How much pay is too much for a consultant?
When a consultant gets a public contract with a high hourly rate, the public may not understand why that rate may actually be quite reasonable.
On September 16, a front-page headline in the Chicago Tribune read “Metra’s big ticket.” The big ticket referred to the fees charged by consultant George Avery Grimes to improve service and otherwise clean up Chicago’s troubled commuter railway service.
How much do you think the consultant is paid? Well, I was curious at the outrageous fee he charged so I looked for the details . . . which were easy to find because the absurd hourly rate featured prominently in the story’s subhead, copy and photo caption.
Now get ready to be shocked.
The scandal is that Grimes is paid $275 per hour.
To some people that sounds like a lot of money . . . and it is a substantial amount . . . but I was expecting a rate of $1,000 per hour or even more based on the tone of the story.
Doing the math, $275 per hour may appear to equal $550,000 per year, but actually, it doesn’t. There are several reasons for this. First, he’s only charging for hours worked, not necessarily for each full week, and he estimates he has been billing substantially below the actual number of hours worked.
Second, he doesn’t have a full-year contract—renewal of his first six-month contract is now being considered.
Third, he has been totally ethical in the ways he has coordinated, managed and billed for his engagements. He is not reimbursed for lodging or expenses, and he even pays his own ticket to return home to Denver every two weeks.
And finally, his work is exemplary. When taking the train on his own, unpaid time, he investigated why fares weren’t being collected as they should be. He discovered the conductor reading a newspaper and reported him, resulting in disciplinary action.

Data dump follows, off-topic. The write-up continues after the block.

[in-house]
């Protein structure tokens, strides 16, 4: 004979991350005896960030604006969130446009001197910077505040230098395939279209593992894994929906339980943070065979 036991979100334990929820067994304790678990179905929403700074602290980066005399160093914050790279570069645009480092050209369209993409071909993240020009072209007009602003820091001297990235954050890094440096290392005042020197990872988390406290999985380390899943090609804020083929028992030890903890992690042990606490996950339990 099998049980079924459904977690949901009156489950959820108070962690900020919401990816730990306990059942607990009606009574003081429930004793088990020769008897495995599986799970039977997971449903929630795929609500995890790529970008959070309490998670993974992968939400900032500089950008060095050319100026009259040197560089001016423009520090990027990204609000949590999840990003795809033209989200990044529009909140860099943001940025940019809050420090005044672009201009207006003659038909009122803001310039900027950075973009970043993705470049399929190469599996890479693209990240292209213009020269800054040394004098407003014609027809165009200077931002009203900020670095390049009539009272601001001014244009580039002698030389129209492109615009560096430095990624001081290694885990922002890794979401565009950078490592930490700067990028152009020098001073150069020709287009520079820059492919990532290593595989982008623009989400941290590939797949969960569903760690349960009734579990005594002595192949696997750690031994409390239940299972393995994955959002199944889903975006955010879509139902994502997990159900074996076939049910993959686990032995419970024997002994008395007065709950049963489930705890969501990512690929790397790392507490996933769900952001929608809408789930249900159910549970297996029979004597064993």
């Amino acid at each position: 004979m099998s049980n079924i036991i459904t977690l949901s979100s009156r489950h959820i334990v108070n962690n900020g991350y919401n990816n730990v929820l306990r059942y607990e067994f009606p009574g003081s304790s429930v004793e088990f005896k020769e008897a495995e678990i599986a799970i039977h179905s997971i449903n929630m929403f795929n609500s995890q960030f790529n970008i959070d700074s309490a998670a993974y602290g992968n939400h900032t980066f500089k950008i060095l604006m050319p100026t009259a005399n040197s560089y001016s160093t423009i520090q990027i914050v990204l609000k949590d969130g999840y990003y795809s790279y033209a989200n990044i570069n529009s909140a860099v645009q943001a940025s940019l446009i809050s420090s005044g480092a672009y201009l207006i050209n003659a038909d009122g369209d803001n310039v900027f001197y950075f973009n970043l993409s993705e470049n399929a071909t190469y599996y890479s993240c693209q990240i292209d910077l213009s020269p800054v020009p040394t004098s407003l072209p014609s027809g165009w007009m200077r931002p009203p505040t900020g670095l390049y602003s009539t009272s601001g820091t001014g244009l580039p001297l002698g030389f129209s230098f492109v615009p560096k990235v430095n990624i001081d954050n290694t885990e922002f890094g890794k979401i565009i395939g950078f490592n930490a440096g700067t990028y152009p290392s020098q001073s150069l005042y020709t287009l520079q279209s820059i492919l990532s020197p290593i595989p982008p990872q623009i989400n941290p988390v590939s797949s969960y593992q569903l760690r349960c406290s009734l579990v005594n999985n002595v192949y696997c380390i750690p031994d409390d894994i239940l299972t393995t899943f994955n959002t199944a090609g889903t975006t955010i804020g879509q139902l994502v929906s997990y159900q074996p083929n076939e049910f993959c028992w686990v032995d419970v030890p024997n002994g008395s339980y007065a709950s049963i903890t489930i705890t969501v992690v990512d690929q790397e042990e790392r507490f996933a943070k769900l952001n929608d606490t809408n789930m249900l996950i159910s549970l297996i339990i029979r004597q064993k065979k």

Chicago has lots of governmental scandals. Nothing new there.
But the entire article gave no indication that George Avery Grimes profited from political connections, bribes or anything else inappropriate.
Furthermore, his qualifications are impressive: a recent, successful consulting project recommending administrative and safety improvements in the Los Angeles-area train network, three decades of relevant experience and a Ph.D. in railroad economics.
The article details the controversy, now under way, over renewing the Grimes contract. Some argue that it’s ridiculous to hire a consultant when the goal is to cut costs.
But actually, the agency’s management and budgetary problems erupted during the reign of the previous CEO who committed suicide while under investigation. Now the organization lacks the expertise to move forward without a consultant.
And the newspaper story totally skips over how much time and money Grimes invested in winning the contract, such as how many presentations he prepared and the number of trips he made to Chicago.
This incident is a great example of how consulting can appear to be an expensive boondoggle to a critical outsider but a reasonable, fair expenditure to someone who understands the consulting profession.
Yes, $275 per hour can induce sticker shock to the casual observer, but considering the individual’s unique standing in his narrow specialty, I believe it is quite reasonable.
Originally posted 9-19-11